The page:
A recent tractor beam study may potentially enable levitation of large objects including humans.
Years of research might have finally lead to one of the most significant practical breakthroughs in the history of Physics: the ability to levitate large objects. A team of scientists from the University of Bristol in the United Kingdom has reportedly succeeded in trapping objects larger than the wavelength of sounds using an acoustic tractor beam.
Previously, researchers believed that acoustic tractor beams were only capable of levitating small objects as all attempts to trap objects larger than the wavelength of sound failed. Apparently, larger particles tend to spin uncontrollably, making them unstable. According to research, this is due to the transference of the rotating sound field‘s rotating motion to the objects which cause them to orbit faster until they are thrown out.@BristolUni researchers found a way to levitate humans in the future using an acoustic tractor beam. Click To Tweet
In a paper published in the journal Physical Review Letters, the researchers, led by Dr. Asier Marzo from Bristol’s Department of Mechanical Engineering, explained how they successfully did what other scientists failed to accomplish using a new approach.
Levitating Human-Sized Objects Using an Acoustic Tractor Beam
By using fluctuating acoustic vortices, which the Bristol researchers described as something similar to sound tornadoes, the team discovered that it is possible to control an object’s rate of rotation. According to their study, the tractor beam can be stabilized by rapidly changing the twisting direction of the vortices.
The work of some of our amazing engineers has found that the world’s most powerful acoustic tractor beam could pave the way for levitating humans https://t.co/HVyGNCbdeH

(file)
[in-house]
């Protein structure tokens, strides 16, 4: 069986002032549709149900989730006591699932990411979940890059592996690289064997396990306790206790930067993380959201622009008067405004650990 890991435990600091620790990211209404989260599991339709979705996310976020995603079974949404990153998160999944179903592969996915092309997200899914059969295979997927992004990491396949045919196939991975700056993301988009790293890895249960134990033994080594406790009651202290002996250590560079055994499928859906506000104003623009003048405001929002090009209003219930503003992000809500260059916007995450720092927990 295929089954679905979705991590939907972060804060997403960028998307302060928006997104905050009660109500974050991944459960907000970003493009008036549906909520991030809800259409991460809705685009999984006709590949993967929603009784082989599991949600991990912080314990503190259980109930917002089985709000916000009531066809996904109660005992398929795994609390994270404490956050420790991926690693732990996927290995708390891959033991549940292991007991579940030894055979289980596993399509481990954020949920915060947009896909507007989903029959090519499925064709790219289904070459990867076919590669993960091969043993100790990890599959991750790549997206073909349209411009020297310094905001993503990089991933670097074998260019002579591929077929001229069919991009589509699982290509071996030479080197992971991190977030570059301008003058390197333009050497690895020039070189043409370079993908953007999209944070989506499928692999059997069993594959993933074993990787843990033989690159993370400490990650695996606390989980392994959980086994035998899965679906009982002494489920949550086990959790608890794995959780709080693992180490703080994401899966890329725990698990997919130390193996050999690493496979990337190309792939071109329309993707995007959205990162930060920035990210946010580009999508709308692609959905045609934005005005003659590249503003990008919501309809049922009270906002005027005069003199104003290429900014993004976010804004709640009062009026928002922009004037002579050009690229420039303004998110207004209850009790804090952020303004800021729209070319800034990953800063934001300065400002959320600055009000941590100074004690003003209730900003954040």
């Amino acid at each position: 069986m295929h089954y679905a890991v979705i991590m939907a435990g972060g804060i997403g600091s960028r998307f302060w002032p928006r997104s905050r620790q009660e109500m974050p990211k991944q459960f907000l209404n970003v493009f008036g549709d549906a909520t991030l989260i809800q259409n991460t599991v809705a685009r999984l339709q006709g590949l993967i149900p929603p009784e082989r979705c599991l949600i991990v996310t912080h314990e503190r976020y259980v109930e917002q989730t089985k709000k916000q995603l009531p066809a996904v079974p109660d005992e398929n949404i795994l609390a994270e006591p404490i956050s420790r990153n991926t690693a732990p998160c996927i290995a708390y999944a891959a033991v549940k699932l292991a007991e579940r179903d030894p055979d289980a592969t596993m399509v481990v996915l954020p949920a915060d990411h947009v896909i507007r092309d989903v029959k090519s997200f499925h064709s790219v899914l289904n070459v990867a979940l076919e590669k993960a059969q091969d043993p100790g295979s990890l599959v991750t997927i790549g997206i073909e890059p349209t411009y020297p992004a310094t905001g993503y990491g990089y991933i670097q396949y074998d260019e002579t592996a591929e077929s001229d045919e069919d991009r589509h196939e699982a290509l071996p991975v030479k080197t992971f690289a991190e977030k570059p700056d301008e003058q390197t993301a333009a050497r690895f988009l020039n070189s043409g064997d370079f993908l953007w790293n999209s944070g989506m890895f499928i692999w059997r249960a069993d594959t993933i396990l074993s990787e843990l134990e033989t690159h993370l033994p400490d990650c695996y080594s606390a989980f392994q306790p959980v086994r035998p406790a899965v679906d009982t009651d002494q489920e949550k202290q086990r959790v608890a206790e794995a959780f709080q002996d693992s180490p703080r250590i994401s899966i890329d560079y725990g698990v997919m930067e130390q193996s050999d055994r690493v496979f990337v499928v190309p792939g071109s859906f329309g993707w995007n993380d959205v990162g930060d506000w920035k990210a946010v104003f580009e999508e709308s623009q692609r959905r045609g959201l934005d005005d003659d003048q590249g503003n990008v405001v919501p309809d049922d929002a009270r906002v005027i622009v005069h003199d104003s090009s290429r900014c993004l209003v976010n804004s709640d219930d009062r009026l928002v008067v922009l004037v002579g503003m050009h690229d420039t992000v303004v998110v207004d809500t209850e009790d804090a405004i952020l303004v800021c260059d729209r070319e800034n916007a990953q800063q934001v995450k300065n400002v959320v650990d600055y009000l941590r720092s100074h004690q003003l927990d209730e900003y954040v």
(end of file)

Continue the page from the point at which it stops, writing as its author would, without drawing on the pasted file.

— Bristol University (@BristolUni) January 22, 2018
“Acoustic vortices can transfer angular momentum and trap particles. Here, we show that particles trapped in airborne acoustic vortices orbit at high speeds, leading to dynamic instability and ejection,” the researchers wrote.
We demonstrate stable trapping inside acoustic vortices by generating sequences of short-pulsed vortices of equal helicity but opposite chirality. This produces a “virtual vortex” with an orbital angular momentum that can be tuned independently of the trapping force. We use this method to adjust the rotational speed of particles inside a vortex beam and, for the first time, create three-dimensional acoustics traps for particles of wavelength order (i.e., Mie particles).”
After stabilizing the tractor beam, the team was then able to increase the size of the silent core which allowed the device to hold larger objects. During their experiment, Marzo and his colleagues successfully held a two-centimeter polystyrene sphere in the tractor beam using ultrasonic waves at a pitch of 40kHz, a pitch similar to what bats could hear.
The sphere measures two acoustic wavelengths, the largest ever trapped in a tractor beam to date.
“Acoustic researchers had been frustrated by the size limit for years, so its satisfying to find a way to overcome it. I think it opens the door to many new applications.” – Dr. Asier Marzo, University of Bristol
The team believes that their approach could potentially keep larger objects afloat in the near future. Dr. Mihai Caleap, a senior research associate of the project, said:
“In the future, with more acoustic power it will be possible to hold even larger objects. This was only thought to be possible using lower pitches making the experiment audible and dangerous for humans.”
Aside from levitating humans, other practical applications of the Bristol team’s research may include contactless production lines for manufacturing fragile objects without the need to touch them and improve surgical operations that require microscopic devices to be implanted into the patient’s body.